Tuesday, December 11, 2012

What the Slaves Ate: Recollections of African American Foods and Foodways

What the Slaves Ate: Recollections of African American Foods and Foodways from the Slave Narratives, by By Herbert C. Covey, Dwight Eisnach

From What the Slaves Ate: Recollections of African American Foods and Foodways, by Herbert C. Covey, Dwight Eisnach:  As has been noted, virtually nothing was wasted on the plantation including intestines of hogs. Pork chitterlings, or chitlins, although associated with African Americans and made from the small intestines of pigs, were consumed by all in the South (Hiliard, 1972); Despite their origin and the fact that to prepare them requires great care and multiple cleanings of manure out of the intestines, resulting in a strong odor, chitlins were considered a delicacy by some southerners. Because of the odor during cleaning and cooking, chitlins traditionally were cooked outdoors at backyard hog killings in winter. After cleaning, slaves took the intestines and often dipped them in batter and then fried them until brown.

Initially, southern whites were not interested in eating chitlins. The narrative of Mr. Norris (MN) revealed how whites got the good parts but eventually possibly from slave influences, developed a taste for chitlins:
"And about our eatens, I forgot to tell you when we was talking about that. When we killed hogs, the white folks go all the good part, least they thought that, and we got the neck bones, and ears, and snoots, and tails, and feet, and the entrails; what they called chitlings (chitterlings). The white folks didn't eat any of that stuff, till the last years, when hard times begin to hit them and thy seen how we fared, not you cant get to the counters to get them things for the whites."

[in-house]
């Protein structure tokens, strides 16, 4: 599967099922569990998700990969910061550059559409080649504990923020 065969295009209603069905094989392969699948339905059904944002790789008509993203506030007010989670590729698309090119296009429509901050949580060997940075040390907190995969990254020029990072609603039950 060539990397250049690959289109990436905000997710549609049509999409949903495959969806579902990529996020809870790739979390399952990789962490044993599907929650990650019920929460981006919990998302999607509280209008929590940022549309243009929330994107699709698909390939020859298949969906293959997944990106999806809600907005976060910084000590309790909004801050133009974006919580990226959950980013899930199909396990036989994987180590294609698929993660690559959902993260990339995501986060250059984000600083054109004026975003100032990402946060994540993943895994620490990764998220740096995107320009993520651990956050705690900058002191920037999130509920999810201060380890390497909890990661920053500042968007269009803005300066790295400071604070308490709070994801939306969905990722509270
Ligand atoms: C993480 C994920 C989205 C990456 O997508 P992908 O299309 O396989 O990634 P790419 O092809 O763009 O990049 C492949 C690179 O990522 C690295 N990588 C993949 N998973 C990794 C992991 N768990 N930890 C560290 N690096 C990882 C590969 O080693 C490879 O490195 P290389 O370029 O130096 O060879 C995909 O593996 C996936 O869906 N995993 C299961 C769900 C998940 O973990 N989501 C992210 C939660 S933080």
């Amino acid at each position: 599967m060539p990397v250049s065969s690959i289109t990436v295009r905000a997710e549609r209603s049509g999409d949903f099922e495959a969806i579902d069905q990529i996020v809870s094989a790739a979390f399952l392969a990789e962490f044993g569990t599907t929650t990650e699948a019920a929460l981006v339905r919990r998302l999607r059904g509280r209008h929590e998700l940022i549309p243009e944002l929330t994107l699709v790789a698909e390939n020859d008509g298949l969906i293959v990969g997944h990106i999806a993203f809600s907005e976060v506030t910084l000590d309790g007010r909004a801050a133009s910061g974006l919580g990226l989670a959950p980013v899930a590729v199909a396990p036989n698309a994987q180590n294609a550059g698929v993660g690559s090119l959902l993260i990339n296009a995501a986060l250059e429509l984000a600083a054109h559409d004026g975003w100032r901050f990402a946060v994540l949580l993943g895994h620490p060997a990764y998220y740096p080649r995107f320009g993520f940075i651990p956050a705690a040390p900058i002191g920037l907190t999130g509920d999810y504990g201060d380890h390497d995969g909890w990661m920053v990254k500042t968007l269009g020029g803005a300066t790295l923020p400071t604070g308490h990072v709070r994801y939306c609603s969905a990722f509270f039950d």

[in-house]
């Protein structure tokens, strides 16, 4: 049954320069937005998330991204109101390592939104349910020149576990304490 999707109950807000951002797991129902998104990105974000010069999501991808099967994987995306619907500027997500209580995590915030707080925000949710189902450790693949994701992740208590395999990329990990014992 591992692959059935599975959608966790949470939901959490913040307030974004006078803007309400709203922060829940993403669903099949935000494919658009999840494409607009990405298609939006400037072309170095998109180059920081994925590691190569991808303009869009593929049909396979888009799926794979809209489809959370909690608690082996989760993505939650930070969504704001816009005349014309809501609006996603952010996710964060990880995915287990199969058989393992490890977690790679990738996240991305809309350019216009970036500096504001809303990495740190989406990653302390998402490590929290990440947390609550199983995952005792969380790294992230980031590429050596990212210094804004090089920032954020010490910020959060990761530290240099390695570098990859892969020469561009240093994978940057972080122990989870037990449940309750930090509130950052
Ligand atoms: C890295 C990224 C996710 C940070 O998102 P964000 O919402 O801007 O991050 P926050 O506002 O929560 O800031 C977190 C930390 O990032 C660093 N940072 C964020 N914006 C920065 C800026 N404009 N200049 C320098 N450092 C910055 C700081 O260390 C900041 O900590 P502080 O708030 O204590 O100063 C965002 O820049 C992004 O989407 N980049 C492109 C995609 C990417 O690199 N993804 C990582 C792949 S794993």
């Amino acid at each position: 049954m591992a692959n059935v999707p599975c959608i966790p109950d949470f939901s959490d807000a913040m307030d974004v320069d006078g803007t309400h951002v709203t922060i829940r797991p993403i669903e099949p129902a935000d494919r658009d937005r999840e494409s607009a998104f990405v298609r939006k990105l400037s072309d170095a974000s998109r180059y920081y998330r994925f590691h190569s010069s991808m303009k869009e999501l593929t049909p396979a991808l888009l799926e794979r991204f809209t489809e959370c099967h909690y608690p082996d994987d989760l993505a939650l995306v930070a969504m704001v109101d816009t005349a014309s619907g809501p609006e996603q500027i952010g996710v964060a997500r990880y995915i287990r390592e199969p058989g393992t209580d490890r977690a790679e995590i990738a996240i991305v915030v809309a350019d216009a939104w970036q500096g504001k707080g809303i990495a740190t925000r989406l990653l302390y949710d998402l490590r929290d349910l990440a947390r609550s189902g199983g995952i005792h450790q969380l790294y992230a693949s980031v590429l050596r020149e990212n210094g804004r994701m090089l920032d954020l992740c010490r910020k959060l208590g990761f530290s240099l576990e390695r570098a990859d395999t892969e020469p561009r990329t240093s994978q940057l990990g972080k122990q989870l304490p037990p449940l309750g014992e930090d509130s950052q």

Slaves became adept at using the ears, or maws, feet, and neck bones of pigs in other dishes because of the West African tradition of cooking all edible parts of plants and animals. This kind of food efficiency helped the slaves survive. Because chiterlings were considered "slave food," some African Americans today consider them demeaning, or offensive, and refuse to eat them. Others do not eat chitlins due to their odor and care required in their cooking (Stradley 2004). Lulu Scott (IN) viewed the as a common food at Christmas time:
"Christmas time we'd hang up our stockings and get a glass-headed doll. And we'd have black cake, and plum pudding. Black cake is like fruit cake except it didn't have no raisins and nothing in it. We had turkey, chitling and everything cook enough to last a week."

Finally, Annie Stephenson (NC) described the availability of chitlins during hog killing time and how slaves were permitted to eat the "guts' of hogs almost immediately following their slaughter:
"They had plenty hogs and that was a time when they killed them.  Dring up the fat for lard, trimming and salting the meat and chitlins.  The hog guts was called chitlins.  Slavs was allowed to eat meats as soon as the hogs was gutted.  They was allowed to boil some lean parts of the meat and eat it a the killing." 

During the Antebellum period, pork was the most important meat on all southern tables.  Archaeological evidence indicates that pork was the most common meats eaten by slaves (Samford 1996).  There were many reasons why pork was the most common an popular meat in the South, including that hogs were efficient in converting corn to meat, were ready to butcher in the fall or winter, ate virtually anything (such as vines, acorns, and so on(, and could be penned.  Pork was smoked or salted for storage (Taylor 1982), Moore (1989) found several references to the abundance of pork in eighteenth-century plantation Virginia.  (source: What the Slaves Ate: Recollections of African American Foods and Foodways, by Herbert C. Covey, Dwight Eisnach)

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